e dovresti inforcar li suoi arcioni,

 

may just judgement fall on your blood,

from the stars, and let it be strange and obvious,

so that your successor may learn to fear it,

  giusto giudicio da le stelle caggia

sovra 'l tuo sangue, e sia novo e aperto,

tal che 'l tuo successor temenza n'aggia!

 

since you and your father, held back

by greed, over there, have allowed

the garden of the Empire to become a wasteland.

  Ch'avete tu e 'l tuo padre sofferto,

per cupidigia di costà distretti,

che 'l giardin de lo 'mperio sia diserto.

 

Careless man, come and look at the Montagues

and Capulets, the Monaldi and Filippeschi:

 those who are already saddened, and those who fear to be.

  Vieni a veder Montecchi e Cappelletti,

Monaldi e Filippeschi, uom sanza cura:

color già tristi, e questi con sospetti!

 

Come, cruel one, come and see the oppression

of your nobles, and tend their sores,

and you will see how secure Santafiora of the Aldobrandeschi is.

  Vien, crudel, vieni, e vedi la pressura

d'i tuoi gentili, e cura lor magagne;

e vedrai Santafior com'è oscura!

 

Come and see your Rome, who mourns,

widowed and alone, crying night and day:

‘My Caesar, why do you not keep me company?’

  Vieni a veder la tua Roma che piagne

vedova e sola, e dì e notte chiama:

«Cesare mio, perché non m'accompagne?».

 

Come and see how your people love each other:

and if pity for us does not stir you, come,

and be ashamed, for the sake of your fame.

  Vieni a veder la gente quanto s'ama!

e se nulla di noi pietà ti move,

a vergognar ti vien de la tua fama.

 

And, if it is allowed for me to say, O highest Jupiter,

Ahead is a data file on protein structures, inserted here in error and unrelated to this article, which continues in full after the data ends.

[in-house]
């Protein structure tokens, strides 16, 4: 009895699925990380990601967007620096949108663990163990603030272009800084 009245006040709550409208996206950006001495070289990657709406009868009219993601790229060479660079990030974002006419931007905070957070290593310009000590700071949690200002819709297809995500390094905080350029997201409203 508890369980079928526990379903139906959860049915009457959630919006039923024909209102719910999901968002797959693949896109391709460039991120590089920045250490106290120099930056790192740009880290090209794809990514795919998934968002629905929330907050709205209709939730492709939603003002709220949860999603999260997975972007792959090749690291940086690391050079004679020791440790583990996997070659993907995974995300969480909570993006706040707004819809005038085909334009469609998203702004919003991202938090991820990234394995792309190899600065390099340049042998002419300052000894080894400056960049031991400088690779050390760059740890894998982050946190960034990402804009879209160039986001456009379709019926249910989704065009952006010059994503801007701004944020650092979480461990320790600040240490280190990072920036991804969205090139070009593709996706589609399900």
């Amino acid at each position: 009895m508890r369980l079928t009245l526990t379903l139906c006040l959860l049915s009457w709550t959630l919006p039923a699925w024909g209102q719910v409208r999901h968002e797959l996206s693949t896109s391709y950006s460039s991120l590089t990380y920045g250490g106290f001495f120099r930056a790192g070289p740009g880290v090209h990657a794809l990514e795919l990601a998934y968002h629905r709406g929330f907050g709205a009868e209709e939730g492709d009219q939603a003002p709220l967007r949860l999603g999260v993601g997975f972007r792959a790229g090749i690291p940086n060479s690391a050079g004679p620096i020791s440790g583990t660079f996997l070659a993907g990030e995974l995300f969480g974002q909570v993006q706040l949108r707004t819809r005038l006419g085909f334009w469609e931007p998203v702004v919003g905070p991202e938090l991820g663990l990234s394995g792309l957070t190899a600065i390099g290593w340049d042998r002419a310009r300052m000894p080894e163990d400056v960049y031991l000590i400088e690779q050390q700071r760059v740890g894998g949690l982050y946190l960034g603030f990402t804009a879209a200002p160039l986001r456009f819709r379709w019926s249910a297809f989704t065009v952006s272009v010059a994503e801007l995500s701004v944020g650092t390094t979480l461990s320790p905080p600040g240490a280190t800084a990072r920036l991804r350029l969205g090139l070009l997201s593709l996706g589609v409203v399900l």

who was crucified on earth for us,

are your just eyes turned elsewhere?

  E se licito m'è, o sommo Giove

che fosti in terra per noi crucifisso,

son li giusti occhi tuoi rivolti altrove?

 

Or are you preparing some new good,

that is completely hidden

from our sight?

 O è preparazion che ne l'abisso

del tuo consiglio fai per alcun bene

in tutto de l'accorger nostro scisso?

 

For the cities of Italy are full of tyrants,

and every peasant, that comes to take sides,

becomes a Marcellus, against the Empire.

  Ché le città d'Italia tutte piene

son di tiranni, e un Marcel diventa

ogne villan che parteggiando viene.

 

My Florence, you may well rejoice

at this digression, which does not affect you,

thanks to your populace that reasons so clearly.

  Fiorenza mia, ben puoi esser contenta

di questa digression che non ti tocca,

mercé del popol tuo che si argomenta.

 

Many people have justice in their hearts, but they let it

fly slowly, since it does not come to the bow without much counsel:

yet your people have it always at their lips.

  Molti han giustizia in cuore, e tardi scocca

per non venir sanza consiglio a l'arco;

ma il popol tuo l'ha in sommo de la bocca.

 

Many people refuse public office:

but your people answer eagerly

without being called, and cry: ‘I bend to the task.’

  Molti rifiutan lo comune incarco;

ma il popol tuo solicito risponde

sanza chiamare, e grida: «I' mi sobbarco!».

 

Now be glad, since you have good reason for it:

you who are rich, at peace, full of wisdom.

If I speak truly, the fact will not belie it.

  Or ti fa lieta, ché tu hai ben onde:

tu ricca, tu con pace, e tu con senno!

S'io dico 'l ver, l'effetto nol nasconde.

 

Athens and Sparta that framed

the ancient laws, and were so rich in civic arts,

gave a mere hint of how to live well,

  Atene e Lacedemona, che fenno

l'antiche leggi e furon sì civili,

fecero al viver bene un picciol cenno

 

compared to you, who makes such subtle provision

 that what you spin in October

does not last till mid-November.

  verso di te, che fai tanto sottili

provedimenti, ch'a mezzo novembre

non giugne quel che tu d'ottobre fili.

 

 How often in the time you remember,

you have altered laws, money, offices and customs,

and renewed your limbs!

 Quante volte, del tempo che rimembre,

legge, moneta, officio e costume

hai tu mutato e rinovate membre!

 

And if you consider carefully, and see clearly,

you will see yourself like the sick patient,

who finds no rest on the bed of down,

  E se ben ti ricordi e vedi lume,

vedrai te somigliante a quella inferma

che non può trovar posa in su le piume,

 

but by twisting about, escapes her pain.

  ma con dar volta suo dolore scherma.